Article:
simply still.

I grew up in a household of six children. Five boys and myself. I’m not really sure if girls would have changed that dynamic at all, I just know we did wild really well. I either played the roll of bossy sister [aka wannabe-mommy] or attempted to be one of the guys. Needless to say, we were busy kids. From what I can remember we were good at creating adventure from thin air; there was always a game to be played or created. We were busy bodies, and when there are six of you, time is of the essence. I am quite sure we filled our time full to the brim. Until nap time, and this, I remember quite vividly. Mom never forced us to sleep, but we were required to be quiet and relatively still. We could lay in bed and read books or stare at the ceiling, but quiet, still, rest time was of utter importance. We hear parents say it all the time, “if he doesn’t get a nap it’s going to be a long day”, or things of that matter. The time of being still was so important to our tiny selves. And it is still important to our less tiny selves. I am learning how important it is particularly to my heart in correlation with the Father.

I, to this very moment, still tend to be a busybody. However, as I’ve grown up, quiet time has become more and more important. It is my time to be lifeless and unwind. These times come in my quiet, slow mornings. They came from fall days with a book in front of the fireplace, journaling, etc.. I am good at quiet time in myself, but I really neglected quiet time with Jesus. The first person to challenge me to solitude was my favorite pastor dude, Jason. He taught me how my busyness in my time with Jesus could occasionally block His voice. Made sense; playing music and constantly talking to someone makes it a bit rough for the, to speak, much less be heard. The first time I sat and invited Jesus to join me, where I turned off the background music and quieted my brain, I began to weep. Uncontrollably. I was sitting in the back room of where I was working filing papers. It was brutal. In my quietness, God was gently revealing parts of my heart that were damaged and hurting that my busyness had been covering. I realized in that moment how important it is to silence myself and give God the open ground. After all He is the wise one in the scenario.

Similarly, in Colombia round two, God has been gifting me with more time to wrap myself thoroughly in His presence. At first I felt a bit lazy for worshipping for so long and so often. Then I was graciously reminded that time spent with the Savior is never, ever a waste.

This morning, my roommate joined me for my five a.m. still time. At six thirty when we were both wrapping up, I asked her how it went. She told me how it was a beautiful time to be up, but she did fall back asleep. We laughed and talked about how sleeping can surely be still time and God most definitely speaks through dreams. We went on about the thought that God is so steady. Falling asleep and waking up and He’s still there. She, Naemi, compared it to a husband- how even laying near him is time with him, and while you might fall asleep, when dawn comes, he is still faithfully there. We are quite aware that God actually ends up being the perfect guide, mold, example of how our one-day husbands should be, and it is thrilling to uncover His husbandly qualities.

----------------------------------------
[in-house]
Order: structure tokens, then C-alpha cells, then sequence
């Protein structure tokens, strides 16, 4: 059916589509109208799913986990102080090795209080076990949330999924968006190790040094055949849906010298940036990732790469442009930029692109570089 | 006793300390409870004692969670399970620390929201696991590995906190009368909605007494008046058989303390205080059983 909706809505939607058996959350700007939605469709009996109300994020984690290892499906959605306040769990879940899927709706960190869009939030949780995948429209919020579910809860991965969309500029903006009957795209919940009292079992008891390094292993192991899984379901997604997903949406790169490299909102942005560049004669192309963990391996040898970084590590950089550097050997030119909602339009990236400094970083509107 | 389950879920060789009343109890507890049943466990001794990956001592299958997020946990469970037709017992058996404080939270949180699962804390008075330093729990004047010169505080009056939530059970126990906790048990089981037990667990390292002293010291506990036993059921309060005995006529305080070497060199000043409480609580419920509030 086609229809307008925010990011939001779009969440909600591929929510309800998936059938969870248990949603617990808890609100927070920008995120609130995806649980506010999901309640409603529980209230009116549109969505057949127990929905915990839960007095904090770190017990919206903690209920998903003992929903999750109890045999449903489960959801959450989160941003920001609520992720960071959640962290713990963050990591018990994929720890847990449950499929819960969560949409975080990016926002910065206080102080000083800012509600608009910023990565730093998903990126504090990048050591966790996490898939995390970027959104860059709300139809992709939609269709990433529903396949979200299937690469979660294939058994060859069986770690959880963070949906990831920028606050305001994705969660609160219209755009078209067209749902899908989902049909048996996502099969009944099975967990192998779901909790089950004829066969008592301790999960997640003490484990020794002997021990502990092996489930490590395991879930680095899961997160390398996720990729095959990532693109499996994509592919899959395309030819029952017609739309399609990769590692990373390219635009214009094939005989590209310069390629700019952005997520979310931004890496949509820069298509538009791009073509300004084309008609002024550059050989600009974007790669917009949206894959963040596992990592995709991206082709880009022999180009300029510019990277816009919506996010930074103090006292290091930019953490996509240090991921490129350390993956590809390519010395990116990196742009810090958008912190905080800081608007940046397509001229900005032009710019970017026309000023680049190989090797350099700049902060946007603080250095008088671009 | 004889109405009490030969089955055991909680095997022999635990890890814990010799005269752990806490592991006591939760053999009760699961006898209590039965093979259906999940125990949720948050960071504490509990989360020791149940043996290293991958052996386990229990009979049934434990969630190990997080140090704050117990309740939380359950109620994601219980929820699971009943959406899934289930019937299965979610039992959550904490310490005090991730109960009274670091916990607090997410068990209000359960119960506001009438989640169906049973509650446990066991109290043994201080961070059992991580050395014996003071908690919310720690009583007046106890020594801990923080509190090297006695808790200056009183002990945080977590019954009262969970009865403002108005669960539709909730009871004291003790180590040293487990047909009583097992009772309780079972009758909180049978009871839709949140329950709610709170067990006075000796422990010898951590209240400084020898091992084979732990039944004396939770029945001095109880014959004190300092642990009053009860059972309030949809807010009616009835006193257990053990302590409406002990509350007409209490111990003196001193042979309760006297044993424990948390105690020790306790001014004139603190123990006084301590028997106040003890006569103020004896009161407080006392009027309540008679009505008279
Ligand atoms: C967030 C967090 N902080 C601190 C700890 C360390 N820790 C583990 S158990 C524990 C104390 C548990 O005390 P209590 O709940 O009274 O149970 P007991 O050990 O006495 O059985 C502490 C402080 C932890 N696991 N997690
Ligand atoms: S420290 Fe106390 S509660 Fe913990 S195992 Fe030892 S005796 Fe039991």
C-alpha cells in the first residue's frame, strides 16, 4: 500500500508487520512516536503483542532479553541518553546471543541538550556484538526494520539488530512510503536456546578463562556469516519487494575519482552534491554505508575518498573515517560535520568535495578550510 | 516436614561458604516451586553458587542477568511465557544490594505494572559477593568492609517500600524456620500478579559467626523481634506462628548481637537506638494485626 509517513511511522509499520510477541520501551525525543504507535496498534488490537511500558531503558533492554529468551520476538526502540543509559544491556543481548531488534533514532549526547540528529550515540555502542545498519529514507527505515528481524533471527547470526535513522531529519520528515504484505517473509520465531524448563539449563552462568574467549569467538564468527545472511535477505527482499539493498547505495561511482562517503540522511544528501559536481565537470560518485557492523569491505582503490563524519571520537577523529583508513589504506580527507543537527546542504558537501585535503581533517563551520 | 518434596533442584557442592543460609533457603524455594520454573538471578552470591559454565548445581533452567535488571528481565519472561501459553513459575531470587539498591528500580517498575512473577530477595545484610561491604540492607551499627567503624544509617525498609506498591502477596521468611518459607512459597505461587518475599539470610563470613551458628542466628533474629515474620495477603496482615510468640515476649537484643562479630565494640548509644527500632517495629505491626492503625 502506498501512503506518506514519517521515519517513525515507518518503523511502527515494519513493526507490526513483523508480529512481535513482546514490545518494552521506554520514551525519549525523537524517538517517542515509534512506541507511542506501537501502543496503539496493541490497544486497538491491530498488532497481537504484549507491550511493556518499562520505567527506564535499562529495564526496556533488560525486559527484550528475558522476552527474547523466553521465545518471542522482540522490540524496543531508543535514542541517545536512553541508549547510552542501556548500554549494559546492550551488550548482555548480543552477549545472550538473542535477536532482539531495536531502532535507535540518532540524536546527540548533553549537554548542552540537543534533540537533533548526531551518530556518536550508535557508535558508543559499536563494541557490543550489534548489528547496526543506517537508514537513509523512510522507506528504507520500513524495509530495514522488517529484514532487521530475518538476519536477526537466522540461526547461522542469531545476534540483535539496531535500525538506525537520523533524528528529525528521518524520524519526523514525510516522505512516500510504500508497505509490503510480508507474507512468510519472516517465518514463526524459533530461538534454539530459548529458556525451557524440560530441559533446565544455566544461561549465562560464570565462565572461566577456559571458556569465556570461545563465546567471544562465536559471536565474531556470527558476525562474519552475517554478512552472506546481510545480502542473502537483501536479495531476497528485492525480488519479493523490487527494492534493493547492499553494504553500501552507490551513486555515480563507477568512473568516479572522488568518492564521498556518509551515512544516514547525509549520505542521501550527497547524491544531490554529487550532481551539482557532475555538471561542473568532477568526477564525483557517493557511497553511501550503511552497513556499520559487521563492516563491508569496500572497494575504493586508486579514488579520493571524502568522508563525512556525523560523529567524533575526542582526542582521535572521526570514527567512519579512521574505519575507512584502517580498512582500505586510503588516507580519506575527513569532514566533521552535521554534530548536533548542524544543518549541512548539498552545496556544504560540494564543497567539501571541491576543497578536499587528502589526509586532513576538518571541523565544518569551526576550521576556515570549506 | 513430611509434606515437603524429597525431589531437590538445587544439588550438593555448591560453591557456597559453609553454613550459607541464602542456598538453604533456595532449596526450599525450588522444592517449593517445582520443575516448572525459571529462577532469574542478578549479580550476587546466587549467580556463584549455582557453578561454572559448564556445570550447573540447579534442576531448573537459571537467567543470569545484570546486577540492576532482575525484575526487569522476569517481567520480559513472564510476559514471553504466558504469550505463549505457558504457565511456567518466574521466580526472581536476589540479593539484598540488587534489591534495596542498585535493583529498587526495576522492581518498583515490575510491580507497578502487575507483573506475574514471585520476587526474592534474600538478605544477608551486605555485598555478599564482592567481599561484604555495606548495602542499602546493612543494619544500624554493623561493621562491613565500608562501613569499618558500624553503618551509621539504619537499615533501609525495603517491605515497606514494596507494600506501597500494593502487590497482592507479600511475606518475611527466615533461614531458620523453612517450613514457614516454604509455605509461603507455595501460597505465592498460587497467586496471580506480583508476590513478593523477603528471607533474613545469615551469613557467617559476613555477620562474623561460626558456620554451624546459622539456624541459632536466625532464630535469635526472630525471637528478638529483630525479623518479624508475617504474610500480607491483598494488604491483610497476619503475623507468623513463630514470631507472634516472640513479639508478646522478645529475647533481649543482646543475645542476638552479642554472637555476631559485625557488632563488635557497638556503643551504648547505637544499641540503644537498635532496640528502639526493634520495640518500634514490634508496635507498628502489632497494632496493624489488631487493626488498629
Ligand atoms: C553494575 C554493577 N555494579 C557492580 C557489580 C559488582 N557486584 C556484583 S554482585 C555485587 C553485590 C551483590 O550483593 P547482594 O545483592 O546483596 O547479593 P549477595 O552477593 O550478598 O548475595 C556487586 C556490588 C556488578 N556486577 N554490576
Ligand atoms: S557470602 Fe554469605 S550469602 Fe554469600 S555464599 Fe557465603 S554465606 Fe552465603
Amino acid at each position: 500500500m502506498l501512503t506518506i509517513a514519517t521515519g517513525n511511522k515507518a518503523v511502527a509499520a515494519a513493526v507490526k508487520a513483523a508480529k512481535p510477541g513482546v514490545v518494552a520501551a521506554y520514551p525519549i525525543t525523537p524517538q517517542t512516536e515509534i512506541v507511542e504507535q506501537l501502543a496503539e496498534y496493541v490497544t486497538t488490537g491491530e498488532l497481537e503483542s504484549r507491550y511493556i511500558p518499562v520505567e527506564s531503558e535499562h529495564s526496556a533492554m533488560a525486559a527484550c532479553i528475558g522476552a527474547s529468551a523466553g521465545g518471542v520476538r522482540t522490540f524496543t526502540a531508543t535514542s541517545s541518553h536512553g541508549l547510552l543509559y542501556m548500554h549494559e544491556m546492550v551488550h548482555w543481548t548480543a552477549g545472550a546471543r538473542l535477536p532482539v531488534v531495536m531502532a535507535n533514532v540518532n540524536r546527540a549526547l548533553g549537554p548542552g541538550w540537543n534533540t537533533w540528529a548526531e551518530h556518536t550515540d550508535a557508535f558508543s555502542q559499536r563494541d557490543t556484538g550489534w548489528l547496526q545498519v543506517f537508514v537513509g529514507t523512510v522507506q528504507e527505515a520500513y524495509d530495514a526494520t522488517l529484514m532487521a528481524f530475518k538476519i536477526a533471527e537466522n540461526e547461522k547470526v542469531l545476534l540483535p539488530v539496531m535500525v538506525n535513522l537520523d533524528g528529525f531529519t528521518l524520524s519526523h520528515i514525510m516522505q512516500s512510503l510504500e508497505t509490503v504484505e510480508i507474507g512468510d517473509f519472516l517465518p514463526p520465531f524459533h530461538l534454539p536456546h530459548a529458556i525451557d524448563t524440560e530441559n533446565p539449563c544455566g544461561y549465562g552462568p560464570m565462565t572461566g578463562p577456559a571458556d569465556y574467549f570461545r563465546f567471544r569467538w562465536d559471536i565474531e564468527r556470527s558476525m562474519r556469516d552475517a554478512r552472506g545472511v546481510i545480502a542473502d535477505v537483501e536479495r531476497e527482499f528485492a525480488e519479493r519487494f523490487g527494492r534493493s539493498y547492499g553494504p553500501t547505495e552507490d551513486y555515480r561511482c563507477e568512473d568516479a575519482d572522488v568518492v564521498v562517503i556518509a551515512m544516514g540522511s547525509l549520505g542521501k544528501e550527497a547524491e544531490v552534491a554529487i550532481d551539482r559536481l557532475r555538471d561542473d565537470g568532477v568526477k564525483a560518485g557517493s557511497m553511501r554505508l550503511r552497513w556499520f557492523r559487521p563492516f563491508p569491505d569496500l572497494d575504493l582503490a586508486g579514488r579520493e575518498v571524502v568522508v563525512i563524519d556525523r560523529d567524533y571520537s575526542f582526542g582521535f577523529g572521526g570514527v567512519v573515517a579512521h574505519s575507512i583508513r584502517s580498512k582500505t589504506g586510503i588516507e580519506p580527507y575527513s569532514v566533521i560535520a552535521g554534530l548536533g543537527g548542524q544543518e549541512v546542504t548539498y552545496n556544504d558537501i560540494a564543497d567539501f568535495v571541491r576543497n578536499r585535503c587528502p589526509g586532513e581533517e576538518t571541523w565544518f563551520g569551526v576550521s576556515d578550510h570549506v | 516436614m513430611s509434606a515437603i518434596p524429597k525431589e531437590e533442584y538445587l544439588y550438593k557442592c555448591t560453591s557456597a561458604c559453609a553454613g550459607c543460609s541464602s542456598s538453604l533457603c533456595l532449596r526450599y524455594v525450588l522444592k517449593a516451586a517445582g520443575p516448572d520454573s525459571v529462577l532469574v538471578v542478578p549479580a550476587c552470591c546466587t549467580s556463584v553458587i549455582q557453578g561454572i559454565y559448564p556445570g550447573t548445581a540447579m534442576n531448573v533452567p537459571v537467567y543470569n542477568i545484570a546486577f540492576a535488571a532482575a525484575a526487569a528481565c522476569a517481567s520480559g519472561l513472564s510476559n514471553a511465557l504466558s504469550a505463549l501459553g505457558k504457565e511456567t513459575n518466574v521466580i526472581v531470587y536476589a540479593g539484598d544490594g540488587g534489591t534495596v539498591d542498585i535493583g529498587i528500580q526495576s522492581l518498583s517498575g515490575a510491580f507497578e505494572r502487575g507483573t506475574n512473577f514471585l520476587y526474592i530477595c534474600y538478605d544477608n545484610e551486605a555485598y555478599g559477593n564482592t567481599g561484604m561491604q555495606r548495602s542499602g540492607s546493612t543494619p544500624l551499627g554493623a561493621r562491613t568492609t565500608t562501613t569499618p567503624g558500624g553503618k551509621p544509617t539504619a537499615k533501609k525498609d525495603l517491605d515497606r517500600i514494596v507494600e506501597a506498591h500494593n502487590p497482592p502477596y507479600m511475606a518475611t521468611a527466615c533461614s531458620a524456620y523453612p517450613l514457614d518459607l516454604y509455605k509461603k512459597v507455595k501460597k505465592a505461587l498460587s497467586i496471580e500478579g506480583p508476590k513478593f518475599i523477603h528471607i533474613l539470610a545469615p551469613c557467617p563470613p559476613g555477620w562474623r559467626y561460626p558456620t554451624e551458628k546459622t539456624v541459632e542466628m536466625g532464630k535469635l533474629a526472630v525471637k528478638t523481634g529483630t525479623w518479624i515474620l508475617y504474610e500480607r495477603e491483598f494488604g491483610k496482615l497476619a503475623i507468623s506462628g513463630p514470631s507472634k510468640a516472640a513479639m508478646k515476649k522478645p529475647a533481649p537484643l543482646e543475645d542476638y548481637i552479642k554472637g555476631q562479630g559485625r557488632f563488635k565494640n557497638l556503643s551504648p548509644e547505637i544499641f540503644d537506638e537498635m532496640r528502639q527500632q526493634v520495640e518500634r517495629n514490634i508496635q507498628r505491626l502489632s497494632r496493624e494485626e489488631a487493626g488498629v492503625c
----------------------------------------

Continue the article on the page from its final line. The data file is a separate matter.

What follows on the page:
So still time. It’s quite important, I would say it has grown me the very most. Disclaimer, everyone’s still time looks different. Mine tends to look like a body sprawled on the floor, wrapped in a worship blanket, crisscross-applesauce, or on my knees. However you do still, just invite Jesus into the room.

And as a worshipper, I have some post-quiet still time music for you if you’d like:

https://youtu.be/84jekk1wvN0

https://itunes.apple.com/us/album/may-god-be-everywhere-i-go/id1113747404?i=1113747949

https://itunes.apple.com/us/album/speak-to-the-silence/id1196200097?i=1196200625

https://youtu.be/OPw5oK3j4lk

Enjoy my brain thoughts post coffee and sunny side up eggs.

ily

Mags

Leave a Reply

Fill in your details below or click an icon to log in:

WordPress.com Logo

You are commenting using your WordPress.com account. Log Out /  Change )

Google photo

You are commenting using your Google account. Log Out /  Change )

Twitter picture

You are commenting using your Twitter account. Log Out /  Change )

Facebook photo

You are commenting using your Facebook account. Log Out /  Change )

Connecting to %s